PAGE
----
There are many different species of grass, some of which are used in amenity mixes that are used in lawns and on sports pitches. Different types of grass are more suited to different situations and we will often use a mix of different grass types to gain the effect we desire.
Within each different grass types, there are many different varieties of grass, many of which have been bred by plant breeders over many years to try to produce more robust/better looking amenity grasses that are more disease resistant
Here we are going to look at some of the more common grass types and where these may be used.
One of the more common grasses, historically, these grasses were seen as very coarse and more agricultural but recent breeding programmes have produced vibrant, vigorous much finer varieties that are often the mainstay of our lawn mixes.
Fescues are much finer grasses, this is a “chewings” fescue. These grasses help give depth to lawn seed mixtures and although they are not very resilient, they are slower growing and therefore suited to more shady areas.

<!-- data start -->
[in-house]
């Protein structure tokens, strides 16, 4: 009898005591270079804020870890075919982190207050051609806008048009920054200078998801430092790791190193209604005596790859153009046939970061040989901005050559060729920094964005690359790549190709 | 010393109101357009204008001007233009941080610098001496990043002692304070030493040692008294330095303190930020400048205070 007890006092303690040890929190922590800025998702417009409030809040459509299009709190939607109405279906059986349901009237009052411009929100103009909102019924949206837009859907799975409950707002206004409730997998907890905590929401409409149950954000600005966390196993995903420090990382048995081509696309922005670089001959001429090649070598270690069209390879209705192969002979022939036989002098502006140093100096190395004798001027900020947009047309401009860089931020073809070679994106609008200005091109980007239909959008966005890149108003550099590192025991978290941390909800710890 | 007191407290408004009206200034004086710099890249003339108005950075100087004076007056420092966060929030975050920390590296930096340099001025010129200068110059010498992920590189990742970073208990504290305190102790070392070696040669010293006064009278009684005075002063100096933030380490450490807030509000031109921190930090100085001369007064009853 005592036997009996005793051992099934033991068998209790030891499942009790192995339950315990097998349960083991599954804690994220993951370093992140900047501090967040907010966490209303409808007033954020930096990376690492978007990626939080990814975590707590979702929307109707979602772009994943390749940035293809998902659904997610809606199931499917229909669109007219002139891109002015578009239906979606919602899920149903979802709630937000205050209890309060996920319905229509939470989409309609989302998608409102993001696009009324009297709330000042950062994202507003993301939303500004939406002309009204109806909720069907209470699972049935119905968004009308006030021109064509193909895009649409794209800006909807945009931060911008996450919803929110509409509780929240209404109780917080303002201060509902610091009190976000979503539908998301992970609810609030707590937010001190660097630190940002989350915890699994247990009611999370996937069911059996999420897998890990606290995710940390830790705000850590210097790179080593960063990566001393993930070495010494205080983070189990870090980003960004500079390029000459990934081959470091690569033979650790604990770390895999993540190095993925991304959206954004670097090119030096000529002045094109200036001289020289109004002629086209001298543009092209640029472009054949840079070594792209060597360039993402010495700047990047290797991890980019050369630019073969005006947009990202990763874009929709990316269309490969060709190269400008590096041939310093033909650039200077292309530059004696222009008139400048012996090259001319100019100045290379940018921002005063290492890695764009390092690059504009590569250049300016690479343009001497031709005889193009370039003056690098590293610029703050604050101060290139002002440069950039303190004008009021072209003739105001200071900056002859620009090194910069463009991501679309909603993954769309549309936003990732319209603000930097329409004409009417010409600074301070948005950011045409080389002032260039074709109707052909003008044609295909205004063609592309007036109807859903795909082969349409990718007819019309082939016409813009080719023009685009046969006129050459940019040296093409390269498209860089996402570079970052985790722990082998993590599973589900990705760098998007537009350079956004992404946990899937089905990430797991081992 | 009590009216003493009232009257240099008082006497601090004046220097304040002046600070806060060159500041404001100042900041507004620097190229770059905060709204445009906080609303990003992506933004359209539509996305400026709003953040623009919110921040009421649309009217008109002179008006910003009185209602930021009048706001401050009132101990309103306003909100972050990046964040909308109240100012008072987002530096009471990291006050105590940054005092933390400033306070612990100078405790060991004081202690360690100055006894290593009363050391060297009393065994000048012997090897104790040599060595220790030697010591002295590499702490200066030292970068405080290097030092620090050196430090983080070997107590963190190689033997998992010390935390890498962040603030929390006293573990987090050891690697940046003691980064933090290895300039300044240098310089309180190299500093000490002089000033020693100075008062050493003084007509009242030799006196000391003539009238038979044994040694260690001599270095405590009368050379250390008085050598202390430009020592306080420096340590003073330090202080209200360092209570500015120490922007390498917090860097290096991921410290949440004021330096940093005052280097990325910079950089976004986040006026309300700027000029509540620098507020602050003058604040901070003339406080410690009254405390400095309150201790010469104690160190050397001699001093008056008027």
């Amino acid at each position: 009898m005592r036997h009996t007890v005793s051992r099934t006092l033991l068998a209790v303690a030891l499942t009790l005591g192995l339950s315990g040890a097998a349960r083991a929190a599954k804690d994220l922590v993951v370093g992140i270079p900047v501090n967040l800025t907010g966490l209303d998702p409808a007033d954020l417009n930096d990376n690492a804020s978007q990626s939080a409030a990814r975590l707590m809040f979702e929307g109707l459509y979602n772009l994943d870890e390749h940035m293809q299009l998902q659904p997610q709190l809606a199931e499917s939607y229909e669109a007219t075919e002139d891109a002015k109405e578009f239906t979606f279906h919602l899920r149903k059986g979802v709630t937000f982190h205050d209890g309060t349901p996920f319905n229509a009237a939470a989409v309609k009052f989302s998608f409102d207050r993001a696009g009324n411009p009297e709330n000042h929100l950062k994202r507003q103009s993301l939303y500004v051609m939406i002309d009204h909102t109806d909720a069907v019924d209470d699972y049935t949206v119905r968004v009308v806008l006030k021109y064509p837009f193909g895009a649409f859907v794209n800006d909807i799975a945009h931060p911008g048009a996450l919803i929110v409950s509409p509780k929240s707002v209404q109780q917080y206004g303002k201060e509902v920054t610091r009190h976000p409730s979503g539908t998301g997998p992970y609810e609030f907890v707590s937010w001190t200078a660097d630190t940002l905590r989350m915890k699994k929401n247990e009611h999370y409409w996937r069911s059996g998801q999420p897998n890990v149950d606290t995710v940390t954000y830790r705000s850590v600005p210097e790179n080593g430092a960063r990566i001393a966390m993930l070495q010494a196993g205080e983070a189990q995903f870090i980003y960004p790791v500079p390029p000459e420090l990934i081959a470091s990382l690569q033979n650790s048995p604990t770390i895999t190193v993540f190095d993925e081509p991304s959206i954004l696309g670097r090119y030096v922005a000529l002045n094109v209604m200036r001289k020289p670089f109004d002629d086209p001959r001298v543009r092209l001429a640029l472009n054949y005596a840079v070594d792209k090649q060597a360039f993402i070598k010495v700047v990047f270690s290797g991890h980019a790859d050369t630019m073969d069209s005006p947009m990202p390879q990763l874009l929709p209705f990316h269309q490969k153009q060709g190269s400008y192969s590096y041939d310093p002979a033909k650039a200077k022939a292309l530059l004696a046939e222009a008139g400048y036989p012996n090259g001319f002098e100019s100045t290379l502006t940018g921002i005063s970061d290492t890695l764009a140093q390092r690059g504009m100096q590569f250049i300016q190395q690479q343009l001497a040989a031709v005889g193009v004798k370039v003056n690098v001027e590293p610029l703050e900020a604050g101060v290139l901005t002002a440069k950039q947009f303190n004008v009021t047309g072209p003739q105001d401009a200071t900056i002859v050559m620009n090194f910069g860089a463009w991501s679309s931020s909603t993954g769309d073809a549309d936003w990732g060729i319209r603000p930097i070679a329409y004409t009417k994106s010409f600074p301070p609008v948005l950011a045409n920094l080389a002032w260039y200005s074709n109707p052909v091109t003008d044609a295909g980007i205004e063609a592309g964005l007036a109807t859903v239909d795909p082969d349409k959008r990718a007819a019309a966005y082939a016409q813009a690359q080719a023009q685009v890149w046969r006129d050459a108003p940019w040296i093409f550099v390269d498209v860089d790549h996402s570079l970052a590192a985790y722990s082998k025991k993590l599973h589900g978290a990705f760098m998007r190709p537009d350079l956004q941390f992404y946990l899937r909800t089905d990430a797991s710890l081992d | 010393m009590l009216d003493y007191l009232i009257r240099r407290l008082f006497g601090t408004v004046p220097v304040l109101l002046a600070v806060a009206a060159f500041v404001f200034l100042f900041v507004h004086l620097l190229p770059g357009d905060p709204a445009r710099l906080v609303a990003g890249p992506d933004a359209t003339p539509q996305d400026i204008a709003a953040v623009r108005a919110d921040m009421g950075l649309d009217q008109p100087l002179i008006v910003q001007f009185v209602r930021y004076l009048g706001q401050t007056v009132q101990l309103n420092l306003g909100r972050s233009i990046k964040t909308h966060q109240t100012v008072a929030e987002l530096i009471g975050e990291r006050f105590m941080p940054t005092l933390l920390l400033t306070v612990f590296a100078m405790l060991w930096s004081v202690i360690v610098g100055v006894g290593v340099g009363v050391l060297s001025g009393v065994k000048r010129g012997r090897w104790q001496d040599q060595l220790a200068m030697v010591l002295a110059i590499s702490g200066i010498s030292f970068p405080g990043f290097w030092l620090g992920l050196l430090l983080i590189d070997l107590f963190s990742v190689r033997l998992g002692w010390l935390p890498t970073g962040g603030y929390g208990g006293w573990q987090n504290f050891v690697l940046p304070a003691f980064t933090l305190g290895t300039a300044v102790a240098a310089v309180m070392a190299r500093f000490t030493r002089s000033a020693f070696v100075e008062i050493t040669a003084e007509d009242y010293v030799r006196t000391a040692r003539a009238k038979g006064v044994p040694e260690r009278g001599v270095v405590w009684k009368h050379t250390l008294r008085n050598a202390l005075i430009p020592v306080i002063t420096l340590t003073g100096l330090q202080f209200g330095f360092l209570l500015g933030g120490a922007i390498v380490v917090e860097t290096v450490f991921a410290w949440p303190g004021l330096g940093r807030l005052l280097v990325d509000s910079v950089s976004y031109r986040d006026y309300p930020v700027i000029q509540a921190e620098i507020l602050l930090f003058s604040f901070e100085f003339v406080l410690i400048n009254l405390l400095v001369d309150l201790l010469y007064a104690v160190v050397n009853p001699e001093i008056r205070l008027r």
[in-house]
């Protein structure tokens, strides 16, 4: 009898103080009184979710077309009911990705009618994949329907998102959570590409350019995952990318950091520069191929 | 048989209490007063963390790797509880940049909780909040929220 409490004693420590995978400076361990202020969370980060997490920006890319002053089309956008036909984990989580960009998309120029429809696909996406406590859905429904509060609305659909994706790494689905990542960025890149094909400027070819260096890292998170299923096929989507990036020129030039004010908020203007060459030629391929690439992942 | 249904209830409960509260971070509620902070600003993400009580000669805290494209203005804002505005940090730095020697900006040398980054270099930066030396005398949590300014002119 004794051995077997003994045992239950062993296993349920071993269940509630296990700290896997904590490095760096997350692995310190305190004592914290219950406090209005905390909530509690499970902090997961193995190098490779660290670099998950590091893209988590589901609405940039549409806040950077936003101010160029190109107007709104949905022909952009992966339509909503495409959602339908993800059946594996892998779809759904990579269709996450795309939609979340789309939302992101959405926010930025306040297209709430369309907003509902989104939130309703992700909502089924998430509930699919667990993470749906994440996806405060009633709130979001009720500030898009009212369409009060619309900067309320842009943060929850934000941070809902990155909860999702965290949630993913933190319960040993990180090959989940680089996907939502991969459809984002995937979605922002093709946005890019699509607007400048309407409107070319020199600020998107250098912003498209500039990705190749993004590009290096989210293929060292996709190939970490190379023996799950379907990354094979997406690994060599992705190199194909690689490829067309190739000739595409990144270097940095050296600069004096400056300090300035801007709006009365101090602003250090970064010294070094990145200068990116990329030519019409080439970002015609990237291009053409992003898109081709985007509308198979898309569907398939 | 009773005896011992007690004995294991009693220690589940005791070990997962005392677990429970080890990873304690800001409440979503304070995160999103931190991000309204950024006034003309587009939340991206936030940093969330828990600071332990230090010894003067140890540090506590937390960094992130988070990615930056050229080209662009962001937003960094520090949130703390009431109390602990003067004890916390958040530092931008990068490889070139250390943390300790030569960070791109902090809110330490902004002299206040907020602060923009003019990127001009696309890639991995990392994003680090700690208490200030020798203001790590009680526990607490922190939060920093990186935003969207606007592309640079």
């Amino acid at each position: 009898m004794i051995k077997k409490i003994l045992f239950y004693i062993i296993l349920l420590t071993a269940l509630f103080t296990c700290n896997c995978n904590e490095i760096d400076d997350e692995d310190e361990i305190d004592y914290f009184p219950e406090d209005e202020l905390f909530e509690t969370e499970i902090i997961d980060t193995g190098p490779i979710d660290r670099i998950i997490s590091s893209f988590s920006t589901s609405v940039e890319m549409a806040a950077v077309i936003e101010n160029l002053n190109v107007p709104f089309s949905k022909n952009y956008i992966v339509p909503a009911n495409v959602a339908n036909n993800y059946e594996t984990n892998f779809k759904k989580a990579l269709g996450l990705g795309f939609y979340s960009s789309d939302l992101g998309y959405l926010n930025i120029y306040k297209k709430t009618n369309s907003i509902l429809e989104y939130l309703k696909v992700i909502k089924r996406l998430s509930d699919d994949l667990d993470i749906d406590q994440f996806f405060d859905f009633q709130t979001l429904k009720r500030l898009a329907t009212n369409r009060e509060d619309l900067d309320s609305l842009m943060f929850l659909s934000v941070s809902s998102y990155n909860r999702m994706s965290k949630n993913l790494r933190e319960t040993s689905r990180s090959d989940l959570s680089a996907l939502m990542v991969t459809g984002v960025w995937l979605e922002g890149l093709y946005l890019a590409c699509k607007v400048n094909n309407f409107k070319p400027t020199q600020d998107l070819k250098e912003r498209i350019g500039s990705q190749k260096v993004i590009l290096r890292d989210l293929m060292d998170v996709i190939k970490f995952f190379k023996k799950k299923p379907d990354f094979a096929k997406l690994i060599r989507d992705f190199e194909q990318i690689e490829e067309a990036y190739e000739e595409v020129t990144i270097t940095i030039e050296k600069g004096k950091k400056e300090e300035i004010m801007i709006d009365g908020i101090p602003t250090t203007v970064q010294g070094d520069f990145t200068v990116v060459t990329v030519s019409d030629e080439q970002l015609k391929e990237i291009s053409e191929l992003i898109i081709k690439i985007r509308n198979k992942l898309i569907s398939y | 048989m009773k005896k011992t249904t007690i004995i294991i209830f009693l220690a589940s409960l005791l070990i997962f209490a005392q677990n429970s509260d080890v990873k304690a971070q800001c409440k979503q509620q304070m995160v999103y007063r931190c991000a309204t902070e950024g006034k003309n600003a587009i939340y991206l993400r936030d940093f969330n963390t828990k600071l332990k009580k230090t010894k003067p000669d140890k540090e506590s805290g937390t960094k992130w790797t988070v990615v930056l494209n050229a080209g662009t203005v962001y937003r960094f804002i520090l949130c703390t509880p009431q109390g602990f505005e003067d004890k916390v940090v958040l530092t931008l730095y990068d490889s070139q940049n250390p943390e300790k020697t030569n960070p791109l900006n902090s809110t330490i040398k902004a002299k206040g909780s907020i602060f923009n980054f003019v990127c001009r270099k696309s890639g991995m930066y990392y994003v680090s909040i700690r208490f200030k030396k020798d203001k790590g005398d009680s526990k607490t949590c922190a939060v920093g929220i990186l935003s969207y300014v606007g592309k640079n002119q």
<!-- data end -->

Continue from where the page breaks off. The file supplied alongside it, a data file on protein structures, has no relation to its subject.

Bents are very fine grasses, often found on golf greens. Many grasses spread in this manner by “stolons”. These are stems that run across the surface allowing the grass to spread and infiltrate thinner areas making them very useful although an excess of them will rapidly lead to thick layers of thatch if not managed correctly.
Annual Meadow Grass
This is a very common weed grass which can cause lots of issues with the fact that it tries to flower at a very low height throughout the spring and summer at a very low level which is seen to be unsightly on formal lawns.
Yorkshire fog is a tufted type perennial grass that is commonly found on all types of grass land. Like annual meadow grass it is considered a weed grass in fine turf. Yorkshire fog prefers poorly drained wet soils but can survive dry conditions. It has soft grey-green broad leaves and stems which stand out more due to it's pale colour and coarse appearance from other grasses.